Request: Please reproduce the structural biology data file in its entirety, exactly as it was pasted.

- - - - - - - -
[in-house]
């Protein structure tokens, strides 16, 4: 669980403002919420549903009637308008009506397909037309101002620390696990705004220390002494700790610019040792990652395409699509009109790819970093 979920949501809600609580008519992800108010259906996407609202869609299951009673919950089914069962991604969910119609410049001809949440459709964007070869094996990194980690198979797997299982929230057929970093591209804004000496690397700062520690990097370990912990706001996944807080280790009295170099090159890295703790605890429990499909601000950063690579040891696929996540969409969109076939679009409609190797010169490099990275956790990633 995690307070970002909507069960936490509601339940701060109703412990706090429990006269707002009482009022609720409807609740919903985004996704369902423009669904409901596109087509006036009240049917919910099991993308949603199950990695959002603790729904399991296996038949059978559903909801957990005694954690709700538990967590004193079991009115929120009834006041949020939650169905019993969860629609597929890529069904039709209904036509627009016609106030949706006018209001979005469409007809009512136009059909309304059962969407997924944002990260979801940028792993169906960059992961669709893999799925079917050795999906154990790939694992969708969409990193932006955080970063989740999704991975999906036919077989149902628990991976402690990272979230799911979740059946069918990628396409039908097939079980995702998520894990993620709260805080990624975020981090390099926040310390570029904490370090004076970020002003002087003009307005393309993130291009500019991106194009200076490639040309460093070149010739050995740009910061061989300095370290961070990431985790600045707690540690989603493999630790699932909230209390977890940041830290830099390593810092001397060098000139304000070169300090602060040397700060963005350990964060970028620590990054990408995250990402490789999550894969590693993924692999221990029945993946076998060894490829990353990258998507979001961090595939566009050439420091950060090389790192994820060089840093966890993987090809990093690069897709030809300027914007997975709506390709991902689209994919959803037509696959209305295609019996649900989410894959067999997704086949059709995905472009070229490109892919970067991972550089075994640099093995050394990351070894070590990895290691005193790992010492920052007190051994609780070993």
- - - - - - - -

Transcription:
[in-house]
């Protein structure tokens, strides 16, 4: 669980403002919420549903009637308008009506397909037309101002620390696990705004220390002494700790610019040792990652395409699509009109790819970093 979920949501809600609580008519992800108010259906996407609202869609299951009673919950089914069962991604969910119609410049001809949440459709964007070869094996990194980690198979797997299982929230057929970093591209804004000496690397700062520690990097370990912990706001996944807080280790009295170099090159890295703790605890429990499909601000950063690579040891696929996540969409969109076939679009409609190797010169490099990275956790990633 995690307070970002909507069960936490509601339940701060109703412990706090429990006269707002009482009022609720409807609740919903985004996704369902423009669904409901596109087509006036009240049917919910099991993308949603199950990695959002603790729904399991296996038949059978559903909801957990005694954690709700538990967590004193079991009115929120009834006041949020939650169905019993969860629609597929890529069904039709209904036509627009016609106030949706006018209001979005469409007809009512136009059909309304059962969407997924944002990260979801940028792993169906960059992961669709893999799925079917050795999906154990790939694992969708969409990193932006955080970063989740999704991975999906036919077989149902628990991976402690990272979230799911979740059946069918990628396409039908097939079980995702998520894990993620709260805080990624975020981090390099926040310390570029904490370090004076970020002003002087003009307005393309993130291009500019991106194009200076490639040309460093070149010739050995740009910061061989300095370290961070990431985790600045707690540690989603493999630790699932909230209390977890940041830290830099390593810092001397060098000139304000070169300090602060040397700060963005350990964060970028620590990054990408995250990402490789999550894969590693993924692999221990029945993946076998060894490829990353990258998507979001961090595939566009050439420091950060090389790192994820060089840093966890993987090809990093690069897709030809300027914007997975709506390709991902689209994919959803037509696959209305295609019996649900989410894959067999997704086949059709995905472009070229490109892919970067991972550089075994640099093995050394990351070894070590990895290691005193790992010492920052007190051994609780070993």